February 1, 2012

Liberalism, Conservatism and the Future

By Glenn

At the end of the 19th century, Populist farmers pushed for the Federal government to rein in the abusive practices of banks and railroads.  At the beginning of the 20th century, the Progressive movement actually convinced the Federal government to break up monopolies and protect consumers from unsafe food and drugs.  During the Depression, FDR built a broad “leftist” coalition that stabilized the lives of average Americans and laid the foundation for a middle class society. In the 1960s Liberals pushed the Federal government farther, extending Civil Rights to minorities and women. Liberals also created a safety net for the poor, starting with Social Security and Medicare, and extending a helping hand with welfare.  Liberals have accepted the fact that good government can build a better world.

Modern conservatism, on the other hand, is built upon the idea of the “Lost Cause.”   According to this myth, the South, during the Civil War, was fighting for liberty against Federal tyranny.  This mythology permeates political debates to this day.  Modern conservatism was born, and grew, in the Civil Rights era.  Conservative politicians, first Democrats and later Republicans, resurrected the old language of states’ rights and federal tyranny.  Former President Reagan’s words echoed the lost cause message,  “government is not a solution to our problem, government is the problem.”  The country would be a better place without that meddlesome Federal government.

Contrary to Southern mythology, the war started when Southern “property owners” saw their ability to exploit free labor slowly slipping away. This letter from a former slave, full of sarcasm and wit, exposes the truth as he writes to his former “master.”  Read his words and ask yourself, “Why do we have to keep fighting the same issues over and over again?”

I got your letter, and was glad to find that you had not forgotten Jourdon, and that you wanted me to come back and live with you again, promising to do better for me than anybody else can….I am doing tolerably well here. I get twenty-five dollars a month, with victuals and clothing; have a comfortable home for Mandy,—the folks call her Mrs. Anderson,—and the children—Milly, Jane, and Grundy—go to school and are learning well….Now if you will write and say what wages you will give me, I will be better able to decide whether it would be to my advantage to move back again….Mandy says she would be afraid to go back without some proof that you were disposed to treat us justly and kindly; and we have concluded to test your sincerity by asking you to send us our wages for the time we served you….At twenty-five dollars a month for me, and two dollars a week for Mandy, our earnings would amount to eleven thousand six hundred and eighty dollars….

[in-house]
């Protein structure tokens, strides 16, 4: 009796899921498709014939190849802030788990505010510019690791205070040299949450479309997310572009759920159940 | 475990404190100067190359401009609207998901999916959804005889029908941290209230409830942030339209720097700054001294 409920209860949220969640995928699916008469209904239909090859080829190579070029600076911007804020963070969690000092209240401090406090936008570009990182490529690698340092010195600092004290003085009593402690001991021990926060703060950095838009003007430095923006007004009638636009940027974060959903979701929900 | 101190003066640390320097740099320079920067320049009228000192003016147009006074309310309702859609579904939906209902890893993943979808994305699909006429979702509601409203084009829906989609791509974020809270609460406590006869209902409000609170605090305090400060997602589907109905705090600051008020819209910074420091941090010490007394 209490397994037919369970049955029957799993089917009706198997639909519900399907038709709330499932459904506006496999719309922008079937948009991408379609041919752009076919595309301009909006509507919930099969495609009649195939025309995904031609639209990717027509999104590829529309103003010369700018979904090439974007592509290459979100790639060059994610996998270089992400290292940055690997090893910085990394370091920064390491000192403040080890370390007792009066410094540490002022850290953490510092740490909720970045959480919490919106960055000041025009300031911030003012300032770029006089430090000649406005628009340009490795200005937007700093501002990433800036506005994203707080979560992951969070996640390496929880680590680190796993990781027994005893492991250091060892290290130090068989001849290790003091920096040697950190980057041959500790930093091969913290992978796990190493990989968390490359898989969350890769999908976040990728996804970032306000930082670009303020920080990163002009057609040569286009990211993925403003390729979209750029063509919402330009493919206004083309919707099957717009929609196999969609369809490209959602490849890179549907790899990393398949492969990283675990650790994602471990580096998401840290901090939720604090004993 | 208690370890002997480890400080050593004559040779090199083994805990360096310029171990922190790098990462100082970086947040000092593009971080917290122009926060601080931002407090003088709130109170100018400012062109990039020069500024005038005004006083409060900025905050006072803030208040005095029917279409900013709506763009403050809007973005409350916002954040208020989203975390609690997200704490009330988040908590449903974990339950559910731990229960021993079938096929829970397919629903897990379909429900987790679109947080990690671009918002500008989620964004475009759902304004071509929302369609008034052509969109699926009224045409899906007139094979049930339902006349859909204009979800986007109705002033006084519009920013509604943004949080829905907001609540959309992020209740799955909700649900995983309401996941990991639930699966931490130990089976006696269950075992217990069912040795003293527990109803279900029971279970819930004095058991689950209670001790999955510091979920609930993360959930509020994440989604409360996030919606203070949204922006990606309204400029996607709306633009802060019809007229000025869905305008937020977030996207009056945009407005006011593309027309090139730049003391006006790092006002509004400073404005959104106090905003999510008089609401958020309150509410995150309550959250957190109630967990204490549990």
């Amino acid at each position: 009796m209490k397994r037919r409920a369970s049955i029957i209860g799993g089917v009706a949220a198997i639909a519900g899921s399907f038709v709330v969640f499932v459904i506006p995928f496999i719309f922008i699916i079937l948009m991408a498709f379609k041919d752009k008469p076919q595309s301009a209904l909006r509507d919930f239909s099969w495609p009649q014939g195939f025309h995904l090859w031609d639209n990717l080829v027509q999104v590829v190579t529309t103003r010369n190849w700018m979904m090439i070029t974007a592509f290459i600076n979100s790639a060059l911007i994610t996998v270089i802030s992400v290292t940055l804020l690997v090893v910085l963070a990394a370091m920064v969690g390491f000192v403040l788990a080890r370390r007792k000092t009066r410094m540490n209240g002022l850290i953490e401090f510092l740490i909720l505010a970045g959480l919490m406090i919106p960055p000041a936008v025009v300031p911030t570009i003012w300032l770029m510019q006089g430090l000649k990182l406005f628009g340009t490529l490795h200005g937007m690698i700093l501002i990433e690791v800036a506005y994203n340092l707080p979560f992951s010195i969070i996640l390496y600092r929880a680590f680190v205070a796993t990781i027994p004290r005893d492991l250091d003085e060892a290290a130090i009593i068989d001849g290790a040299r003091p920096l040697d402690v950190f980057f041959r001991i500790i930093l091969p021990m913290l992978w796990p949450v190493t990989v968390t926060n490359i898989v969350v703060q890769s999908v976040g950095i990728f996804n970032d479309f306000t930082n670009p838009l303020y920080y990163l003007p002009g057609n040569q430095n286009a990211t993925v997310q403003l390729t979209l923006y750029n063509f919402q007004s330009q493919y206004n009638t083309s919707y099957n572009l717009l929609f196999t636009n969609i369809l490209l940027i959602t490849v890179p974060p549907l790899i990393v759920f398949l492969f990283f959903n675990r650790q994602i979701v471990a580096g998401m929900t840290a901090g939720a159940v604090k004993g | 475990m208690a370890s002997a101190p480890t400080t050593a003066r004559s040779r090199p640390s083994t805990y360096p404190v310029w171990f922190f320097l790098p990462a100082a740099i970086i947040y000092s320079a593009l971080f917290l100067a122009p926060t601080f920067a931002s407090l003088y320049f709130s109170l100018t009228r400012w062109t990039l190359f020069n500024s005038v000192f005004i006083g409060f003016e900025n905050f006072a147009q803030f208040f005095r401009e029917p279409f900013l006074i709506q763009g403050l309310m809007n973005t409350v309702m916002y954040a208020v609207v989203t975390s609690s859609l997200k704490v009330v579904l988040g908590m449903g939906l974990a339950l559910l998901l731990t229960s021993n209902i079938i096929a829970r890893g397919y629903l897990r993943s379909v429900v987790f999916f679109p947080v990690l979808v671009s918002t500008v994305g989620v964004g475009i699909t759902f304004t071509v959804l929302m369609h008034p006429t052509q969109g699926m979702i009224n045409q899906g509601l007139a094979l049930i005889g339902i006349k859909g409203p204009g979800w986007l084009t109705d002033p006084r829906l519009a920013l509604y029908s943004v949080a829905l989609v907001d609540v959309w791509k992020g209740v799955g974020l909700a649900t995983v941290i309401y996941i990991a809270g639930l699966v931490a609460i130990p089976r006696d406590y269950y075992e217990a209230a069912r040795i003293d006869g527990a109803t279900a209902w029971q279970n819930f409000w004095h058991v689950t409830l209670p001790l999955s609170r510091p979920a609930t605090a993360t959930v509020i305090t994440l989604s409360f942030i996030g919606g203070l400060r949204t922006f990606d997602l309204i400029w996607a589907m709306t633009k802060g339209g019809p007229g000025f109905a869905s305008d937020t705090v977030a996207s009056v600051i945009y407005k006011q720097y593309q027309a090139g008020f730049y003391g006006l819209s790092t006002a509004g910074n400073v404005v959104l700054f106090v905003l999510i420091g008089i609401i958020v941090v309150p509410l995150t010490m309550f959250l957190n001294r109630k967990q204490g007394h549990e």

In answering this letter, please state if there would be any safety for my Milly and Jane, who are now grown up, and both good-looking girls. You know how it was with poor Matilda and Catherine. I would rather stay here and starve—and die, if it come to that—than have my girls brought to shame by the violence and wickedness of their young masters. You will also please state if there has been any schools opened for the colored children in your neighborhood. The great desire of my life now is to give my children an education, and have them form virtuous habits.

Jourdon’s questions are no different than any American would like answered today.  Will I have job and wage security?  Will my family be safe?  Will my children have a good education and the opportunity to build a brighter future?  Liberals answer the Jourdan’s of today with a resounding  yes. We will build a better future.  Together, we made things better; we can do it again.  Conservatives answer no.  America is too poor.  America is too weak  America must delete the 20th century and return to the “glory days” of our founding.  America shouldn’t worry about the least among.  America has to look out for the property owners.

Which will it be America?  Two historical narratives.  Two visions of the future.  Backward or forward?  Do you think Jourdon wanted to go back or was he glad the Federal government intervened?

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